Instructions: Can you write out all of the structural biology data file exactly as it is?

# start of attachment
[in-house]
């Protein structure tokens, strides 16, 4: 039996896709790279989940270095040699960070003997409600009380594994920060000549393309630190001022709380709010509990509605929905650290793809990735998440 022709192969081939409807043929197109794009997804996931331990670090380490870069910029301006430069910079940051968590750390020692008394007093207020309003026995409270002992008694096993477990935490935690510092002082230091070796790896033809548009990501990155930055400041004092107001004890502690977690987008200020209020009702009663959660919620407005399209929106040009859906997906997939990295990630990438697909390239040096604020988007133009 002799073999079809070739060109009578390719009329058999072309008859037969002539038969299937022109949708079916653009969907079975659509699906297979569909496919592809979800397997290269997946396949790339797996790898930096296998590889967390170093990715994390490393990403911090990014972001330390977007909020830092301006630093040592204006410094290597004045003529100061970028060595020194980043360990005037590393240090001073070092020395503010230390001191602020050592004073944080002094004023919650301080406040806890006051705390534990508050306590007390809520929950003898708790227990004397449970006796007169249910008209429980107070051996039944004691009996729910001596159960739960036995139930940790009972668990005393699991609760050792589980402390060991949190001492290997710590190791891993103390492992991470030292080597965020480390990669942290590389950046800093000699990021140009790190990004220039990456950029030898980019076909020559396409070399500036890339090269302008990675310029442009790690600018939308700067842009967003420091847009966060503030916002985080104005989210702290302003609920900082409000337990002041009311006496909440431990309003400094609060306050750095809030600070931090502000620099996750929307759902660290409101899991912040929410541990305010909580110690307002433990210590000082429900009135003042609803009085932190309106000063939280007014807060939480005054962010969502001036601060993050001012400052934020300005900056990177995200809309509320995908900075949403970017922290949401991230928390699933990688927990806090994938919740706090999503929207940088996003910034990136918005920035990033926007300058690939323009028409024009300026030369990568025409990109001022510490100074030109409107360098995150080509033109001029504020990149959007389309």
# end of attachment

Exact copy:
[in-house]
């Protein structure tokens, strides 16, 4: 039996896709790279989940270095040699960070003997409600009380594994920060000549393309630190001022709380709010509990509605929905650290793809990735998440 022709192969081939409807043929197109794009997804996931331990670090380490870069910029301006430069910079940051968590750390020692008394007093207020309003026995409270002992008694096993477990935490935690510092002082230091070796790896033809548009990501990155930055400041004092107001004890502690977690987008200020209020009702009663959660919620407005399209929106040009859906997906997939990295990630990438697909390239040096604020988007133009 002799073999079809070739060109009578390719009329058999072309008859037969002539038969299937022109949708079916653009969907079975659509699906297979569909496919592809979800397997290269997946396949790339797996790898930096296998590889967390170093990715994390490393990403911090990014972001330390977007909020830092301006630093040592204006410094290597004045003529100061970028060595020194980043360990005037590393240090001073070092020395503010230390001191602020050592004073944080002094004023919650301080406040806890006051705390534990508050306590007390809520929950003898708790227990004397449970006796007169249910008209429980107070051996039944004691009996729910001596159960739960036995139930940790009972668990005393699991609760050792589980402390060991949190001492290997710590190791891993103390492992991470030292080597965020480390990669942290590389950046800093000699990021140009790190990004220039990456950029030898980019076909020559396409070399500036890339090269302008990675310029442009790690600018939308700067842009967003420091847009966060503030916002985080104005989210702290302003609920900082409000337990002041009311006496909440431990309003400094609060306050750095809030600070931090502000620099996750929307759902660290409101899991912040929410541990305010909580110690307002433990210590000082429900009135003042609803009085932190309106000063939280007014807060939480005054962010969502001036601060993050001012400052934020300005900056990177995200809309509320995908900075949403970017922290949401991230928390699933990688927990806090994938919740706090999503929207940088996003910034990136918005920035990033926007300058690939323009028409024009300026030369990568025409990109001022510490100074030109409107360098995150080509033109001029504020990149959007389309």